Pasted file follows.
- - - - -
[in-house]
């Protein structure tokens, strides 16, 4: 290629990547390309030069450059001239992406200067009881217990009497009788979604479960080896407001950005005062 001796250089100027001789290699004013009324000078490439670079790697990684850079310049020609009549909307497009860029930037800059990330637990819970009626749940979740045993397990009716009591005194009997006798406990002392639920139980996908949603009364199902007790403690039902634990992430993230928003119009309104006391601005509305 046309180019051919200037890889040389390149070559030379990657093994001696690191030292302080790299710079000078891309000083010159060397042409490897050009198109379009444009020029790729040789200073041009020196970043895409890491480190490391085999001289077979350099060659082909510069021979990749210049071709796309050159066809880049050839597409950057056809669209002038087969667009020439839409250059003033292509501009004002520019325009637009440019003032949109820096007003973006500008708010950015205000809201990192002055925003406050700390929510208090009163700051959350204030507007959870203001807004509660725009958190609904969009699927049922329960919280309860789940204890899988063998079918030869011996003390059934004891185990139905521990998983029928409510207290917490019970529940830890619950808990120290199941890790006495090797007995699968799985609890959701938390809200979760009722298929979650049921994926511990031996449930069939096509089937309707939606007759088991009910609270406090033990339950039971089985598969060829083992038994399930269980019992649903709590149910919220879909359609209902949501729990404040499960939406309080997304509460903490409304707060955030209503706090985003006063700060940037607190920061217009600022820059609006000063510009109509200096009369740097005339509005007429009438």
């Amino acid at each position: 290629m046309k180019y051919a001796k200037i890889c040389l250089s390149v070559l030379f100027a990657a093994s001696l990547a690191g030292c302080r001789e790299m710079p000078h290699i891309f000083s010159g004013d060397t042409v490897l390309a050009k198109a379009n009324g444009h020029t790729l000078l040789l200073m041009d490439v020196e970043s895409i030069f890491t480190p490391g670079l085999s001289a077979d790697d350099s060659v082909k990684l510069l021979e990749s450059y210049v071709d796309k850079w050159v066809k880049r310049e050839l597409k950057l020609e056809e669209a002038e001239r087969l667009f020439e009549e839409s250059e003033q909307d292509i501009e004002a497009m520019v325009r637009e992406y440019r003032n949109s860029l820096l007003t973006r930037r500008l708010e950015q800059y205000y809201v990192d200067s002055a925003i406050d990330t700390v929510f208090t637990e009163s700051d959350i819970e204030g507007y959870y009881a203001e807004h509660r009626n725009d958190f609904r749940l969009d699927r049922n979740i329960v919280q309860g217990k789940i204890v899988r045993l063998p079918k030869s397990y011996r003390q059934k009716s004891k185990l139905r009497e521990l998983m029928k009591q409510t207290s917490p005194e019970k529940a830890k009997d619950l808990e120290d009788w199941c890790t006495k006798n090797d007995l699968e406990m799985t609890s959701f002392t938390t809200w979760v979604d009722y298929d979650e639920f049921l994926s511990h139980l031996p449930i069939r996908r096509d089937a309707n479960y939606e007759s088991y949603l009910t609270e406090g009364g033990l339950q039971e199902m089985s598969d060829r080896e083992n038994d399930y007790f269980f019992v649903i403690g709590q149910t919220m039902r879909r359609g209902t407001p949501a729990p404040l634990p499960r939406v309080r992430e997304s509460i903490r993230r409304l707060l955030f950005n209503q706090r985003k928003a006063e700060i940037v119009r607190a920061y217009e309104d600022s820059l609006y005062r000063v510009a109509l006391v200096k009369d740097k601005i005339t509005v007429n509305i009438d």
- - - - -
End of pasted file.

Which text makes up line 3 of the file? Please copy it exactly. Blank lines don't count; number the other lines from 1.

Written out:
């Amino acid at each position: 290629m046309k180019y051919a001796k200037i890889c040389l250089s390149v070559l030379f100027a990657a093994s001696l990547a690191g030292c302080r001789e790299m710079p000078h290699i891309f000083s010159g004013d060397t042409v490897l390309a050009k198109a379009n009324g444009h020029t790729l000078l040789l200073m041009d490439v020196e970043s895409i030069f890491t480190p490391g670079l085999s001289a077979d790697d350099s060659v082909k990684l510069l021979e990749s450059y210049v071709d796309k850079w050159v066809k880049r310049e050839l597409k950057l020609e056809e669209a002038e001239r087969l667009f020439e009549e839409s250059e003033q909307d292509i501009e004002a497009m520019v325009r637009e992406y440019r003032n949109s860029l820096l007003t973006r930037r500008l708010e950015q800059y205000y809201v990192d200067s002055a925003i406050d990330t700390v929510f208090t637990e009163s700051d959350i819970e204030g507007y959870y009881a203001e807004h509660r009626n725009d958190f609904r749940l969009d699927r049922n979740i329960v919280q309860g217990k789940i204890v899988r045993l063998p079918k030869s397990y011996r003390q059934k009716s004891k185990l139905r009497e521990l998983m029928k009591q409510t207290s917490p005194e019970k529940a830890k009997d619950l808990e120290d009788w199941c890790t006495k006798n090797d007995l699968e406990m799985t609890s959701f002392t938390t809200w979760v979604d009722y298929d979650e639920f049921l994926s511990h139980l031996p449930i069939r996908r096509d089937a309707n479960y939606e007759s088991y949603l009910t609270e406090g009364g033990l339950q039971e199902m089985s598969d060829r080896e083992n038994d399930y007790f269980f019992v649903i403690g709590q149910t919220m039902r879909r359609g209902t407001p949501a729990p404040l634990p499960r939406v309080r992430e997304s509460i903490r993230r409304l707060l955030f950005n209503q706090r985003k928003a006063e700060i940037v119009r607190a920061y217009e309104d600022s820059l609006y005062r000063v510009a109509l006391v200096k009369d740097k601005i005339t509005v007429n509305i009438d």